WVU Engineers Tackle Limitations Of Data Transfer During Space Exploration

WVU's Piyush Mehta was recently awarded a $750,000 grant to create an artificial intelligence-based algorithm for use in NASA deep space missions. CREDIT NASA

Engineers at West Virginia University are helping to solve one of the greatest limitations of space exploration--sending and receiving information between a spacecraft and the ground station-- thanks to a $750,000 award from NASA's highly competitive Established Program to Stimulate Competitive Research program.

Once a spacecraft leaves Earth's orbit and travels further into deep space, transferring data becomes more challenging, assistant professor Piyush Mehta explained.

When a rover transmits photos of the Martian landscape back to scientists on Earth, it's actually sending data. Those data rely on radio waves, a form of light, to travel the 241 million miles between Mars and our planet.

"It's a long way for the information to travel and the signal gets weaker because of several reasons, the most important being the distance of the spacecraft away from the Earth," Mehta, the principal investigator, said. "To filter out the noise from the incoming signal, the data rate needs to be reduced and collected by a large antenna like NASA's Deep Space Network. For most missions, the scientific value and return is limited by the amount of data that can be collected and sent back."

And that information is more than just images from space -- anything from measurements taken by a satellite as it passes through a planet's atmosphere to recordings of sounds and noises are sent via signals back to Earth.

"These spacecrafts also have a limited budget for storage of data, much like a hard drive," Mehta, of the Statler College of Engineering and Mineral Resources, said. "For example, you don't want to be collecting too much data too fast for it to be able to transfer down to Earth. Alternatively, you want enough memory on board to store all of that data before you can transfer it down."

According to Mehta, one solution for data transfer is to take the collected data and compress it to reduce its size, much in the same way a large file size is reduced on a personal computer before sending it off in an email; the recipient "unzips," or decompresses the file to open it.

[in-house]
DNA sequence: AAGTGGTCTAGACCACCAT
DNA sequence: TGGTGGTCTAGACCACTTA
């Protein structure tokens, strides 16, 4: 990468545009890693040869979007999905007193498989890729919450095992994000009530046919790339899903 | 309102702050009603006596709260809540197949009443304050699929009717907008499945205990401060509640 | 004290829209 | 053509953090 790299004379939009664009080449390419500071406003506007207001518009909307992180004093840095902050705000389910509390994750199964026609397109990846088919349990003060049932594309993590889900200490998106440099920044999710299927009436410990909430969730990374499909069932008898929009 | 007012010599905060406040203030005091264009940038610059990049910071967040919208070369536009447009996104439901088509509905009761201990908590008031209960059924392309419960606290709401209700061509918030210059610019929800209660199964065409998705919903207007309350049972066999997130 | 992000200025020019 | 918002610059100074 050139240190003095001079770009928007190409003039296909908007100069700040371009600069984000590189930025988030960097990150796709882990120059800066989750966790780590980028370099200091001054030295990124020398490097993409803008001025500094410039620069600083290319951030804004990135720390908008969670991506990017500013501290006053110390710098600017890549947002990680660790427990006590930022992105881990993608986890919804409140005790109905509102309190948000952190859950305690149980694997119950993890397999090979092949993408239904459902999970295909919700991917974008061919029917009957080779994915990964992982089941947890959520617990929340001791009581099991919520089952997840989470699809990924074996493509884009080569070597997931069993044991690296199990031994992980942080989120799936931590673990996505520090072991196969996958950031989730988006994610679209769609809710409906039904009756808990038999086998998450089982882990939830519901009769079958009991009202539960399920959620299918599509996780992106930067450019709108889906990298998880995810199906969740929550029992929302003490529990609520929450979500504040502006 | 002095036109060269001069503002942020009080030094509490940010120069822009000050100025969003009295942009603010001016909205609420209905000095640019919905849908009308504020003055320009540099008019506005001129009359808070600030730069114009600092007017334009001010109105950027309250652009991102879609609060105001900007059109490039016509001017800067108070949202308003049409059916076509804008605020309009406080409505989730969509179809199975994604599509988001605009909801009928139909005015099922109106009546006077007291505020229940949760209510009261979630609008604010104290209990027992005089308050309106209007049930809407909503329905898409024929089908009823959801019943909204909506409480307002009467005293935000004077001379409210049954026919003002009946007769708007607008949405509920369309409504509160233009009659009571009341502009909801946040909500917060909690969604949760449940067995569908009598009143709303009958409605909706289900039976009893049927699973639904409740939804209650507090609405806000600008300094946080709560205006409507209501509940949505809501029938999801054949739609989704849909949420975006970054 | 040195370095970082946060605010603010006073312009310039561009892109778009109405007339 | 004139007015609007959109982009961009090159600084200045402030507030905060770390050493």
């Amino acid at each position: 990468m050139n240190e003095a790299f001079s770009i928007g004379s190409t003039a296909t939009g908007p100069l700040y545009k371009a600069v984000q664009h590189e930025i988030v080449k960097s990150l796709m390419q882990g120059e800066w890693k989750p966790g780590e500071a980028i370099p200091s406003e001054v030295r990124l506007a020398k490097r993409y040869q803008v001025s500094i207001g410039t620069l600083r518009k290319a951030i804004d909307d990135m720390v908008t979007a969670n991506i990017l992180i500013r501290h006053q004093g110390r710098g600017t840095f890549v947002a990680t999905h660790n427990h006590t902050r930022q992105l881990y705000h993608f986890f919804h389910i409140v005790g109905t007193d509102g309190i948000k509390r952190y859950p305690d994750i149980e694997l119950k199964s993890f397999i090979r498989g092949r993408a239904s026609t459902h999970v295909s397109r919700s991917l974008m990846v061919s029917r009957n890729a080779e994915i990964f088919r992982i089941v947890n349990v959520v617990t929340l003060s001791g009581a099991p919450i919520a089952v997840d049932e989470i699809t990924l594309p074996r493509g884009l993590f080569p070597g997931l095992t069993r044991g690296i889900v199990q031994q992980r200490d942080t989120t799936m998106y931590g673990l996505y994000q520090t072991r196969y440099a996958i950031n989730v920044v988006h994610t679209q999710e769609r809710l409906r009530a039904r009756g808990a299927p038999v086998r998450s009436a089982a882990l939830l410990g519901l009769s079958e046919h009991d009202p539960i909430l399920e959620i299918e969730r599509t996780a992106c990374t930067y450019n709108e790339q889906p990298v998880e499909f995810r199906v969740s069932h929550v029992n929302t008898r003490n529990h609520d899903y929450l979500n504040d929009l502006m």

"Data compression has been used on NASA missions since the early space age," Mehta said. "However, with continuously improving sensor technology, the demands placed on deep space communication systems are continuously increasing. The challenge now is improving the algorithms to enhance the performance of this compression without losing the most useful and important information."

Improving the algorithms won't be as simple as zipping a file for an email, though, Mehta and collaborator Nasser Nasrabadi, professor in the Lane Deparment of Computer Science and Electrical Engineering, will work in partnership with NASA Goddard and NASA IV&V to develop, test, validate, and deploy on simulated spacecraft systems the improved AI-based algorithms using datasets from various space missions.

Mehta explained that you can think of the algorithm like a black box, where the data goes in one side, the compressed data goes out the other, and the algorithm sits in between.

"Obviously a lot goes behind the algorithm, but the idea is to optimize the compression of the data such that maximum information content is retained, while minimizing the size of the data that needs to travel or be transferred," Mehta said.

The technology has many potential applications, including the promise to sustain Earth and solar observations, continued exploration of our solar systems and investigations of the cosmos and improving space weather forecasting.

"I'm mostly stoked because if we are successful in achieving the goals of the project, we could be looking at the majority of NASA space missions carrying our technology and that makes me extremely excited," Mehta said.

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